Moreover, by using subjective words such as “hostile” and “offensive,” the Policy is so subjective and broad that it applies to protected speech. In DeJohn, the Third Circuit concluded that such a policy must be invalidated unless it contains “a requirement that the conduct objectively and subjectively creates a hostile environment or substantially interferes with an individual’s work.” 537 F.3d at 318. Here, the Policy does not contain both a subjective and objective requirement. To the contrary, the District’s website admonishes, “If [you are] unsure if certain comments or behavior are offensive do not do it, do not say it.... Ask if something you do or say is being perceived as offensive or unwelcome.”
Thus, the Policy reaches constitutionally protected speech that is merely offensive to some listeners, such as discussions of religion, homosexual relations and marriage, sexual morality and freedom, polygamy, or even gender politics and policies. Indeed, the LACC’s website indicates that sexual harassment can include “sexist statements ... or degrading attitudes/comments about women or men.” This could include an individual’s outdated, though protected, opinions on the proper role of the genders. While it may be desirable to promote harmony and civility, these values cannot be enforced at the expense of protected speech under the First Amendment.
Thus, the Policy is unconstitutionally overbroad.
Before striking down a law as facially unconstitutional, a court must consider any narrowing construction that could render the law consistent with the First Amendment.... “Constitutional narrowing seeks to add a constraint to the statute that its drafters plainly had not meant to put there; it is akin to partial invalidation of the statute.... In performing our constitutional narrowing function, we may come up with any interpretation we have reason to believe [the District] would not have rejected.”
Here, we could excise the word “purpose” from the Policy so that it reads: “(3) The conduct has the effect of having a negative impact upon the individual’s work or academic performance, or of creating an intimidating, hostile or offensive work or educational environment....” However, that does not cure the constitutional infirmities. A “negative impact” upon the work or academic performance of another does not necessarily justify restricting First Amendment freedoms. Rather, under Tinker, student speech must “collide with the rights of others” to be proscribed, even when the topic of the speech is controversial subjects. 393 U.S. at 511 (1969). Speech that has a “negative impact” does not necessarily collide with the rights of others, and cannot be broadly proscribed....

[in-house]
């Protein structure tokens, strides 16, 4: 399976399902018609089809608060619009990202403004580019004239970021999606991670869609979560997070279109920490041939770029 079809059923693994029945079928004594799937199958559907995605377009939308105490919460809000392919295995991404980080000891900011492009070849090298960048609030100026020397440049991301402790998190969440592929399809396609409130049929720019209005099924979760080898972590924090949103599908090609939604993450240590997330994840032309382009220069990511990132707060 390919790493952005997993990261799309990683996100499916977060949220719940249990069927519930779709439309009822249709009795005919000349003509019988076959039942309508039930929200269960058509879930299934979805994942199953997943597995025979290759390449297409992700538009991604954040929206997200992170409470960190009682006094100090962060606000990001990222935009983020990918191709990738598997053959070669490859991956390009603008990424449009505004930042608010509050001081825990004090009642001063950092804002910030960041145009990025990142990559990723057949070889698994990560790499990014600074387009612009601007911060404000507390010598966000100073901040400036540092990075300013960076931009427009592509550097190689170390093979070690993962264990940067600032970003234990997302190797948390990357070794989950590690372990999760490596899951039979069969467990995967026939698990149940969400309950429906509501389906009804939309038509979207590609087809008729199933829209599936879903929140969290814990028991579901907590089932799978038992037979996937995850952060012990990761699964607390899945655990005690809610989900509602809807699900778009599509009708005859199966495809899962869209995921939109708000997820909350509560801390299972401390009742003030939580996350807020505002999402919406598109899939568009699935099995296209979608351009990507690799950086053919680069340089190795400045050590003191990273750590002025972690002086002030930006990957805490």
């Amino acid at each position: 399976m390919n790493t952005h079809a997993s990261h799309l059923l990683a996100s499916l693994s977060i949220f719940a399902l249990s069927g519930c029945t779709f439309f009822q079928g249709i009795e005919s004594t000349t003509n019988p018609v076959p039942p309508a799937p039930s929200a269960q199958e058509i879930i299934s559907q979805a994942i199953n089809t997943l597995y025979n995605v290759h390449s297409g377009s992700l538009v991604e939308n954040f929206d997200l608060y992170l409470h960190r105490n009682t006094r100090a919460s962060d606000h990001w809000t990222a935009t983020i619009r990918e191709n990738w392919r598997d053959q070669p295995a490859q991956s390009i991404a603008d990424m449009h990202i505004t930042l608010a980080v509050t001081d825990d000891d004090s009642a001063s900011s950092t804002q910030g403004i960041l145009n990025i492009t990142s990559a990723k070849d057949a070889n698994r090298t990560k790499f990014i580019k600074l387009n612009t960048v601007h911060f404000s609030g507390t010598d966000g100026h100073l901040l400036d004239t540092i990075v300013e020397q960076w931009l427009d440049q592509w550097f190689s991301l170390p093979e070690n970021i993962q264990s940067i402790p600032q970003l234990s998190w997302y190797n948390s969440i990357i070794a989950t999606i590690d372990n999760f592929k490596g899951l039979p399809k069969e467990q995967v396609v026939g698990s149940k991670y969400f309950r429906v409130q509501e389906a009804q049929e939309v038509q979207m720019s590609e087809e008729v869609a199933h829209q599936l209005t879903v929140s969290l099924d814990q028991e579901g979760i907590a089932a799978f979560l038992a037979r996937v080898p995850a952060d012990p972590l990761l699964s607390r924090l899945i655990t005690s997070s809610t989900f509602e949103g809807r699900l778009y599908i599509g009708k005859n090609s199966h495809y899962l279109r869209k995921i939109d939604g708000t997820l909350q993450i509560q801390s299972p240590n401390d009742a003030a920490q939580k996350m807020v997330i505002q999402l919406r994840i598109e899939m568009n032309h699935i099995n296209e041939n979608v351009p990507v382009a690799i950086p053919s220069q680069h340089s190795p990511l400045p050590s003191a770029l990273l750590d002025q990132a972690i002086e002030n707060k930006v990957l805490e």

Moreover, the Policy’s prohibition of speech that “creat[es] an intimidating, hostile or offensive work or educational environment” sweeps within it significant protected speech. For example, Plaintiff’s protected speech in his speech class was offensive to some of his classmates and thus could be prohibited by the Policy. The DeJohn court concluded almost identical language could not be narrowed. 537 F.3d at 320 (“It is difficult to cabin this phrase, which could encompass any speech that might simply be offensive to a listener, or a group of listeners, believing that they are being subjected to or surrounded by hostility.”).....
The Policy does contain a paragraph that somewhat limits its reach. However it is not sufficient to render the Policy constitutional. That paragraph states:
The Board of Trustees reaffirms its commitment to academic freedom, but recognizes that academic freedom does not allow sexual harassment. The discussion of sexual ideas, taboos, behavior or language which is an intrinsic part of the course content shall in no event constitute sexual harassment. It is recognized that an essential function of education is a probing of received opinions and an exploration of ideas which may cause some students discomfort. It is further recognized that academic freedom insures the faculty's right to teach and the student's right to learn.
Even when the Policy is considered in light of this paragraph, the Policy reaches speech unrelated to a class, such as discussions in any public and common areas at LACC. Even speech related to a class can be restricted by the Policy if the speech is not an intrinsic part of the course content. Thus, the Policy is not sufficiently narrowed by this paragraph.
Plaintiff is likely to succeed on the merits, for the reasons discussed above. He, and other individuals subject to the Policy, face irreparable injury because “[t]he loss of First Amendment freedoms, for even minimal periods of time, unquestionably constitutes irreparable injury.” The balance of hardships favors granting the injunction because Plaintiff and other individuals subject to the Policy face the deprivation of their constitutional liberties, whereas Defendants are merely enjoined from enforcing the likely unconstitutionally overbroad Policy. Finally, the public interest favors the injunction because there is a significant public interest in upholding First Amendment rights. We recognize that the public also has an interest in prohibiting sexual harassment on the District’s campuses. However, a properly-drafted statute could achieve that end without running afoul of the First Amendment.
Related Posts (on one page):
- Further Defense of College Students' First Amendment Rights
- Los Angeles City College "Sexual Harassment" Policy Preliminarily Enjoined on First Amendment Grounds: